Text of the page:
BILLIE JEAN KING

INDIVIDUAL | Inducted 1999

Building on her tennis stardom to create social change, Billie Jean King has elevated the self-esteem of girls and women through her lifelong struggle for equality in the sports world. She also raised large sums to fight AIDS, contributed funds to combat homophobia in schools, and supported efforts to stem gay and lesbian teenage suicide rates. Her accomplishments in the world of tennis are many and well known. They include her capture of 71 singles titles, 20 Wimbledon titles, and 12 Grand Slam singles titles. Her true legacy, though, is the multitude of ways in which she has helped to create social change.

King has been instrumental in organizing the Women’s Sports Foundation (1974) and the former International Women’s Professional Softball Association (1976), and her involvement as a Women’s Sports Foundation board member in encouraging the U.S. Department of Education’s Office for Civil Rights to enforce Title IX sex-discrimination provisions of the Education Amendments of 1972. King has motivated people to believe in themselves, regardless of sex or gender.

In addition, King served as a board member of both the National AIDS Fund and the Elton John AIDS Foundation and used her celebrity to raise visibility as well as money for AIDS organizations. As co-founder and director of World TeamTennis, headquartered in Chicago, she has helped to promote and co-hosted its annual Smash Hits celebrity tennis events in cities around the nation. The events raise funds for the Elton John foundation and local AIDS charities.’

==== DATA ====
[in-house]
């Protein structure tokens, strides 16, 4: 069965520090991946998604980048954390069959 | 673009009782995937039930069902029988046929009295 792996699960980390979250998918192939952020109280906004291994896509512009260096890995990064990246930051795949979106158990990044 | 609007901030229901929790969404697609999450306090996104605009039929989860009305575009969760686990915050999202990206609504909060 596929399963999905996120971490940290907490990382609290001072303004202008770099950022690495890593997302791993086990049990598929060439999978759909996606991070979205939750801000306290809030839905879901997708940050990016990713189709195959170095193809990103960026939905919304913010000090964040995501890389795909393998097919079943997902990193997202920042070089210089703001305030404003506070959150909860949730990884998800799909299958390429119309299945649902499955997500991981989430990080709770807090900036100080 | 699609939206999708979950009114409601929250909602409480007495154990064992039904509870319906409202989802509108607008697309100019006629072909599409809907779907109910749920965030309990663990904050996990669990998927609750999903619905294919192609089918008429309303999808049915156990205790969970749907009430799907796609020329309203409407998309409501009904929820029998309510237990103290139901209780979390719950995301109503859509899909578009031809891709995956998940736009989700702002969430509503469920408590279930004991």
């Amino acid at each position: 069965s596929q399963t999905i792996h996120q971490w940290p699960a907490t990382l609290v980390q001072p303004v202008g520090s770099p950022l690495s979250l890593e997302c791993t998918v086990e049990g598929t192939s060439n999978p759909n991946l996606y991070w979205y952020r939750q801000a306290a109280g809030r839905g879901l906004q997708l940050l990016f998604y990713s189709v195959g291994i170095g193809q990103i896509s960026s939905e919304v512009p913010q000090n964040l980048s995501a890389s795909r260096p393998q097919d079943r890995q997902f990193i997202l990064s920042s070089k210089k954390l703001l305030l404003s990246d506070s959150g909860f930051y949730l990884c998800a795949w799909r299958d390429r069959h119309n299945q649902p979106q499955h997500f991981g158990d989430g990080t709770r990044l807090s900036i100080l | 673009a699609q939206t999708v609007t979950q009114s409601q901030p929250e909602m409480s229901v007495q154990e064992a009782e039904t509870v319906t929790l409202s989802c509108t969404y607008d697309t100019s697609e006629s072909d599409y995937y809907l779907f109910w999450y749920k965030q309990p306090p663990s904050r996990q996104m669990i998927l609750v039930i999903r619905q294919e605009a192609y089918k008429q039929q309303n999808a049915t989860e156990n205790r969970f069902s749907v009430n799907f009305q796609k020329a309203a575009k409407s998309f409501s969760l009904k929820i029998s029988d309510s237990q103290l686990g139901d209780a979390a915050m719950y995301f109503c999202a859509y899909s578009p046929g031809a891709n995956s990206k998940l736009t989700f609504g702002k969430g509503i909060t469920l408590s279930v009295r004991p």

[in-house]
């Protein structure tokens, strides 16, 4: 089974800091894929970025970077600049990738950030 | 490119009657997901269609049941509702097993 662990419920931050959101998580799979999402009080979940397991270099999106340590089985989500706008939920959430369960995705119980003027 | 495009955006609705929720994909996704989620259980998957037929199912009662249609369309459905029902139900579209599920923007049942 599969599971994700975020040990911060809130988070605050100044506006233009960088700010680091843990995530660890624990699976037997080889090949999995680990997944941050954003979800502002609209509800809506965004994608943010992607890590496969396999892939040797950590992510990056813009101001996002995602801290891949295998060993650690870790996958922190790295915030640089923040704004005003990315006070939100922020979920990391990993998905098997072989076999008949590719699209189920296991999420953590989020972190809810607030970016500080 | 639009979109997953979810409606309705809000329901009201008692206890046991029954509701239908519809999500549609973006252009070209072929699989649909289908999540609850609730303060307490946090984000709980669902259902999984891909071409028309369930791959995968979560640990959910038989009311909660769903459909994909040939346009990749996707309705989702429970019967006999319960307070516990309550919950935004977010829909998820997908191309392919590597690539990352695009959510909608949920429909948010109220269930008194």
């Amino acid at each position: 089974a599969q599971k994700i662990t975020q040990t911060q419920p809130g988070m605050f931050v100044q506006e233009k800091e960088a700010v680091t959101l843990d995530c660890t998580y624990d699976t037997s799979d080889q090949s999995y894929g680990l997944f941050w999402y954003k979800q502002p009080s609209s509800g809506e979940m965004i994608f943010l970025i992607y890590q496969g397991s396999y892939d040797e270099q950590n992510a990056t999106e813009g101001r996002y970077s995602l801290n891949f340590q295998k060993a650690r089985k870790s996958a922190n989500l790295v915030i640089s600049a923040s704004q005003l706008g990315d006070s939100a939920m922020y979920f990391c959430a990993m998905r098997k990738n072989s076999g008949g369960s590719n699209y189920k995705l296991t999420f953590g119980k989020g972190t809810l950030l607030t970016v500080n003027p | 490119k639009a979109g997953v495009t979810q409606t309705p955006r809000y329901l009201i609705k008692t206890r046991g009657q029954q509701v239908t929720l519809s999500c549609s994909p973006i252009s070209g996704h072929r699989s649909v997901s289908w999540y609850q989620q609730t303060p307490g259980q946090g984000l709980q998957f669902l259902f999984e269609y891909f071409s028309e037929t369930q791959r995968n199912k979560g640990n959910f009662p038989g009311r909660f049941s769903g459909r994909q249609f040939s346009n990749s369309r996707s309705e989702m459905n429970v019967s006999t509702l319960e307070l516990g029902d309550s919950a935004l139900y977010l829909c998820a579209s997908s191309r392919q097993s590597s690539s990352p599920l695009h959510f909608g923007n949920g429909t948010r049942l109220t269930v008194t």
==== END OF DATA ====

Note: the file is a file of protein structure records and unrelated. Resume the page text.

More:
After moving to Chicago, King helped to strategize about how to get the widest distribution among local educators for the award-winning film “It’s Elementary: Talking About Gay Issues in School”, and she contributed $10,000 toward that end. Her work on the film project was recognized with a 1998 Pathfinder Award from GLSEN Chicago, the local chapter of the Gay, Lesbian, and Straight Education Network.

She also received numerous other honors, including induction into the National Women’s Hall of Fame and receipt of Hobart and William Smith Colleges’ Elizabeth Blackwell Award for service to humankind.

At the time of her induction, King was working to establish a foundation devoted, in part, to stemming the rate of suicide among gay and lesbian teenagers. (Please note: this information has not been updated since the time of the member’s induction).

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